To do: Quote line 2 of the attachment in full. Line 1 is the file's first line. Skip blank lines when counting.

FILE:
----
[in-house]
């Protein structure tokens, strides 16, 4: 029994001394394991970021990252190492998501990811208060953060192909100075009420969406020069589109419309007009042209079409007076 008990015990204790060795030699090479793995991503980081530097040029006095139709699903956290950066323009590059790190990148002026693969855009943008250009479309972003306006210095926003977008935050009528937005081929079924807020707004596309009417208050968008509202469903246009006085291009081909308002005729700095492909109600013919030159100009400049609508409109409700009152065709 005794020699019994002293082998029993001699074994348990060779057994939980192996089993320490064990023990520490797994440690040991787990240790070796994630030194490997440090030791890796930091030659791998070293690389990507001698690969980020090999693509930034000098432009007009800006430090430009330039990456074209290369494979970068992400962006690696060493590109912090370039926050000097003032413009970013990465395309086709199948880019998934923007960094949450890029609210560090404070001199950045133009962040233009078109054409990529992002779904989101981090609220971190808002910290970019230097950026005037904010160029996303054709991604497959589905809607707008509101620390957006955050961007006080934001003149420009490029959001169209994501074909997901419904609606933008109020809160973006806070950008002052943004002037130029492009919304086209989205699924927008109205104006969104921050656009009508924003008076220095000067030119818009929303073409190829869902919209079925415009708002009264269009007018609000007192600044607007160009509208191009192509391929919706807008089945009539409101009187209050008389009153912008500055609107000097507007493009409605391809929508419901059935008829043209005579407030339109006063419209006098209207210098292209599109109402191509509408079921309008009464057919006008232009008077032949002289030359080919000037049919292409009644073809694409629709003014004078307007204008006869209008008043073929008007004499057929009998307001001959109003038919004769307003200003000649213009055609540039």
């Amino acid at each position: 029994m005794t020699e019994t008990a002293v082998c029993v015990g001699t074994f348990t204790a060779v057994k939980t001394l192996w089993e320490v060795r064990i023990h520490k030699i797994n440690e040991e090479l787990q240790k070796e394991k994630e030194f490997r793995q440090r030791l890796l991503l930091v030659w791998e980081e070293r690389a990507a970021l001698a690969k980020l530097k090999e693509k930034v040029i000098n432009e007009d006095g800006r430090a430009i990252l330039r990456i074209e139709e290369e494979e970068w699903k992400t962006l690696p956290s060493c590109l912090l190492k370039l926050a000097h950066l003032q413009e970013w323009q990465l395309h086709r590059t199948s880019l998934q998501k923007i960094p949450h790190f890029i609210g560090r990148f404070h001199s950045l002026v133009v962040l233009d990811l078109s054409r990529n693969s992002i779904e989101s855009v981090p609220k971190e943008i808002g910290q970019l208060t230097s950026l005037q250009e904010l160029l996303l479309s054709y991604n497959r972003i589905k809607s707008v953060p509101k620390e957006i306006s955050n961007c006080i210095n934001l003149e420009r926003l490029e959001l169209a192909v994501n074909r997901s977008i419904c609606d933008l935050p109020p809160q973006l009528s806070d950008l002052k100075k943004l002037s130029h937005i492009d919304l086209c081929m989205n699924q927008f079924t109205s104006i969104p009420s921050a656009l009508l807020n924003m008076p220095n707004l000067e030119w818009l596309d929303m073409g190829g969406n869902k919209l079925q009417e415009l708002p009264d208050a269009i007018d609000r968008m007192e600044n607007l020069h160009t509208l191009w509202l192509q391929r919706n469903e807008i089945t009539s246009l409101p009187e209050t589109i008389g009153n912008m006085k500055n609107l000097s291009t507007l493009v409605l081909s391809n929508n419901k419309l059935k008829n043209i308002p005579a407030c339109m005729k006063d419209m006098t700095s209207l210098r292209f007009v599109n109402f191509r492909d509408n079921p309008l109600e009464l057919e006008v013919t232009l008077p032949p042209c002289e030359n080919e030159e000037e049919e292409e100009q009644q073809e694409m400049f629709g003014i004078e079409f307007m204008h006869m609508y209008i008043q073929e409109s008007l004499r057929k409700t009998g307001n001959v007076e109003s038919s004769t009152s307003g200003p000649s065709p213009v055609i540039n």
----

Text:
């Protein structure tokens, strides 16, 4: 029994001394394991970021990252190492998501990811208060953060192909100075009420969406020069589109419309007009042209079409007076 008990015990204790060795030699090479793995991503980081530097040029006095139709699903956290950066323009590059790190990148002026693969855009943008250009479309972003306006210095926003977008935050009528937005081929079924807020707004596309009417208050968008509202469903246009006085291009081909308002005729700095492909109600013919030159100009400049609508409109409700009152065709 005794020699019994002293082998029993001699074994348990060779057994939980192996089993320490064990023990520490797994440690040991787990240790070796994630030194490997440090030791890796930091030659791998070293690389990507001698690969980020090999693509930034000098432009007009800006430090430009330039990456074209290369494979970068992400962006690696060493590109912090370039926050000097003032413009970013990465395309086709199948880019998934923007960094949450890029609210560090404070001199950045133009962040233009078109054409990529992002779904989101981090609220971190808002910290970019230097950026005037904010160029996303054709991604497959589905809607707008509101620390957006955050961007006080934001003149420009490029959001169209994501074909997901419904609606933008109020809160973006806070950008002052943004002037130029492009919304086209989205699924927008109205104006969104921050656009009508924003008076220095000067030119818009929303073409190829869902919209079925415009708002009264269009007018609000007192600044607007160009509208191009192509391929919706807008089945009539409101009187209050008389009153912008500055609107000097507007493009409605391809929508419901059935008829043209005579407030339109006063419209006098209207210098292209599109109402191509509408079921309008009464057919006008232009008077032949002289030359080919000037049919292409009644073809694409629709003014004078307007204008006869209008008043073929008007004499057929009998307001001959109003038919004769307003200003000649213009055609540039």